Our first day of kindergarten was yesterday. When I say "our", I don't mean it in the way that mothers often say, "Okay, now, let's eat our breakfast....." It has really felt as though we've all been barreling unmistakeably and unstoppably toward that day all summer. Or at least for the past few weeks. Sunday night and yesterday morning, I felt as though it were my first day too- checking and double-checking that the backpack was labeled, the milk money safely in an envelope with her name on it, the laundry done. I had braced myself for whatever might come when the bus arrived. And as it turned out, it was perfect.
Charlotte's been different in the past weeks: physically clingy here and there, regressing into baby talk one moment, coming out with funny, almost snarky, comments the next. She's asked questions that are difficult to answer and been thoughtful about things, all while following me from room to room, close at my heels. She has known that things are about to change, and (I think) wasn't quite sure how she felt about it.
A week or so ago at bedtime, she brought me Someday to read:
Someday I will stand on this porch and watch your arms waving to me until I no longer see you. Someday you will look at this house and wonder how something that feels so big can look so small.
I find myself faced with both huge excitement at what lies ahead and reluctance to let this time go- the same duality that has come before, and will again, as she moves through each major development. This is what children do, what they are supposed to do. They grow up, and they get on a school bus, you drop them off at a college campus, you visit them at a first apartment and plan their weddings. They grow up. This means that you did your job right.
The conclusion that I've come to is that my feelings on the eve of big kid-dom are not all about Charlotte, because the growing and the developing and the independence? that's all normal and good and I look forward to all of it. Part of it is me, and how I am changing, how we evolve together as mother and child, as individuals, as a family, and for me and Pete, as a couple. I don't feel as though my whole identity has been tied up in motherhood, although it is now one of the cornerstones of the structure of who I am.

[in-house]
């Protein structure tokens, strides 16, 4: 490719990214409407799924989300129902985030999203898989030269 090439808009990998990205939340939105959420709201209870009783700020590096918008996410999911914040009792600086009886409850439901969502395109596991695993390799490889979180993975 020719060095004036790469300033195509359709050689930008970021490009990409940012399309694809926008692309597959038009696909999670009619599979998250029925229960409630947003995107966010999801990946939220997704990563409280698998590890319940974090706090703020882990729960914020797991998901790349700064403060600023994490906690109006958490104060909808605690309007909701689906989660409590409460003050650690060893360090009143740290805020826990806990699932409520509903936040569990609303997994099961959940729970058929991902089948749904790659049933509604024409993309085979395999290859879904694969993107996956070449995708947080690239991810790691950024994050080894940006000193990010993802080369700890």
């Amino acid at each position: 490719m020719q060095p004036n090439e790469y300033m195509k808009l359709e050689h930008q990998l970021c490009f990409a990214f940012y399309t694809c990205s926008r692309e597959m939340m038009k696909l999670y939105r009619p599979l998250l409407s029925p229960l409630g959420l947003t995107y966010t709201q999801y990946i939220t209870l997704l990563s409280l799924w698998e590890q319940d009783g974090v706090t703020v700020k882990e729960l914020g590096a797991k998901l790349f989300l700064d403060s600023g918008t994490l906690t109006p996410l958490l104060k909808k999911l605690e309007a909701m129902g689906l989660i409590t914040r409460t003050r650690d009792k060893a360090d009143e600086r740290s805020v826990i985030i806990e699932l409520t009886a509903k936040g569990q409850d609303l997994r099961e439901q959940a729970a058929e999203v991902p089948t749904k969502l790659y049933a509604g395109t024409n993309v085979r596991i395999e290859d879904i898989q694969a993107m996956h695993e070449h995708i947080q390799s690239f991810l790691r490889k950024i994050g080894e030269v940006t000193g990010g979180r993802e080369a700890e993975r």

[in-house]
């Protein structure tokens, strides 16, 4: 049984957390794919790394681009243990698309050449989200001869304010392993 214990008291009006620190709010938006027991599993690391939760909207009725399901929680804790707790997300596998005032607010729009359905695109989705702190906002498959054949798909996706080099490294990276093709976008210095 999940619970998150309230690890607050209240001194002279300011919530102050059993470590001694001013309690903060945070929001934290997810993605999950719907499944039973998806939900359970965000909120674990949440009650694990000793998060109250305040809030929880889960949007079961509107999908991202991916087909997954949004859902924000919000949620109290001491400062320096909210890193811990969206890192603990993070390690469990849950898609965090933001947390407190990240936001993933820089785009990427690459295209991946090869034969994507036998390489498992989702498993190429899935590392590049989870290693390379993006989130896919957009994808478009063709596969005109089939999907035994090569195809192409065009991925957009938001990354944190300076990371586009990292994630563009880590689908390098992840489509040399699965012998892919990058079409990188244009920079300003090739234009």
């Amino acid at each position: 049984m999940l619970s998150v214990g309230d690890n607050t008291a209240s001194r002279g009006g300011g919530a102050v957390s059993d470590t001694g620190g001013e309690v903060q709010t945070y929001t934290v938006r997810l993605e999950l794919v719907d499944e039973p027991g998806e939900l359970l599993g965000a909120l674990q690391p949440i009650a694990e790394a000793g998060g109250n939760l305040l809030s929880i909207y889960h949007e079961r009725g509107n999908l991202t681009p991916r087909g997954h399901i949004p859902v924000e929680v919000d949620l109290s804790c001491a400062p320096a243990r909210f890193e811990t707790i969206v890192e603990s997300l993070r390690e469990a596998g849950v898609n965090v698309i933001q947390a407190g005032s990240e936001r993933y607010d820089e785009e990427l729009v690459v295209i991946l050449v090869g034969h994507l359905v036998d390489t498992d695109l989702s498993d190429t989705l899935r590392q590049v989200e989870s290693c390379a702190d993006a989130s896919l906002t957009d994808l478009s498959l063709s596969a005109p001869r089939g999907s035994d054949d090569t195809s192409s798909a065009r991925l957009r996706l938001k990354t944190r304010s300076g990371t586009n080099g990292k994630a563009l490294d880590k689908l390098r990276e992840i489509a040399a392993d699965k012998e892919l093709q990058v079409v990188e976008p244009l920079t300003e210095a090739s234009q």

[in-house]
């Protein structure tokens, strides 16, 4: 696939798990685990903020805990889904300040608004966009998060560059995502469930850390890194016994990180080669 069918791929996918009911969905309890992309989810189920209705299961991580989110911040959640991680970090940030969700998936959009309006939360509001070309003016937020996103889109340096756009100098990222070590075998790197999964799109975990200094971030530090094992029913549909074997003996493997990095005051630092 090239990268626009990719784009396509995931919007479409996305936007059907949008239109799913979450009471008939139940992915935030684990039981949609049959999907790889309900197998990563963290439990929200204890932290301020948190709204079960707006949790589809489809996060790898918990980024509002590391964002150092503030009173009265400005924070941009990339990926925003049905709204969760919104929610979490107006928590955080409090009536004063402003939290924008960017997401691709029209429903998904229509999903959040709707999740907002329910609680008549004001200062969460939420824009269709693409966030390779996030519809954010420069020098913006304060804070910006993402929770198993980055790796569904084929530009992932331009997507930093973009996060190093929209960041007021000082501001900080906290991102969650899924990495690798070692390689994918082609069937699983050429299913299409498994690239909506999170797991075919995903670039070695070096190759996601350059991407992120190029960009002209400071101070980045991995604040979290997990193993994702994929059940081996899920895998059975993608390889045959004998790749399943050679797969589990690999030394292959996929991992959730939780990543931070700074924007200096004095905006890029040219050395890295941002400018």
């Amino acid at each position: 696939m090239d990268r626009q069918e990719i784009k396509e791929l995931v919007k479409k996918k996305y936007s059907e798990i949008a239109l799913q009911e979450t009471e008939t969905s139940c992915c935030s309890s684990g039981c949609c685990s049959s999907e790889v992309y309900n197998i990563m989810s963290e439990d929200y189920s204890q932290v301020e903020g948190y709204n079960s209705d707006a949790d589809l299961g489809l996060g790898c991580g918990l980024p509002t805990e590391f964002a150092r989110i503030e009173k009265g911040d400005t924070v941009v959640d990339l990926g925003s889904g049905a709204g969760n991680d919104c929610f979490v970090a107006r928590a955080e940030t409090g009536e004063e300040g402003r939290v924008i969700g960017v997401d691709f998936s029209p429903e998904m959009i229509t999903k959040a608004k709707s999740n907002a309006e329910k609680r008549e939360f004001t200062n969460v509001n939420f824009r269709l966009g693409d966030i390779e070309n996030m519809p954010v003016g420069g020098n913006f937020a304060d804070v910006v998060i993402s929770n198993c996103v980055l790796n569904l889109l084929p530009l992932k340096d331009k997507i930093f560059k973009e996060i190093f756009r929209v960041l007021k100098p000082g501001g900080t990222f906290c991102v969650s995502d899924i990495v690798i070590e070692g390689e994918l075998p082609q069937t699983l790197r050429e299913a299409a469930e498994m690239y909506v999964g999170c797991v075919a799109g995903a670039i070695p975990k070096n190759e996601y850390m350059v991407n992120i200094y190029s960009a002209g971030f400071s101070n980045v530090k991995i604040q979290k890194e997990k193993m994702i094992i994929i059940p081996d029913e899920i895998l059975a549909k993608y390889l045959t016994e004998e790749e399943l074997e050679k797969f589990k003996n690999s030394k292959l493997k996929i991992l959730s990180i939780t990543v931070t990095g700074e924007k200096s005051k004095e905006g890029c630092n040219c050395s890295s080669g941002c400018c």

I recently read Bad Mother. And while Ayelet Waldman does discuss mothering her four children, the book is more about how being a mother has changed her in ways that have little to do with her children, about the invisible standards that exist for mothers and how were are destined to fail if we insist on holding ourselves up to those shadowy yardsticks for scrutiny. There needs to be someone inside Mommy's head besides Mommy. It is necessary, and healthy, that there are things that matter in addition to our kids....and it's a hard dogma to maintain in the face of the helicopter parents and professional room mothers who judge a person for working full time. For taking advantage of the after-school care every minute between when school ends and 5:30 pm. For taking a weekend off and visiting with friends. For working late and coming home after the kidlet(s) have gone to sleep.
The hardest judgments are those we place on ourselves. The most difficult standards for me to live up to are my own.
And what this whole line of thinking circles back to is the fact that I an still searching for answers. Since it's fairly obvious that I could be doing more fulfilling things with my time, what's next? I know who I am. I know that I am not defined by my work, but it's a part of my identity (not least because I've been doing the same work for so long). The idea of making changes leads me down a path of choices (which is always difficult) and possible sacrifices (even more difficult). I'm too comfortable. I need to shake things up and be prepared for whatever comes my way.
Kind of like being a parent.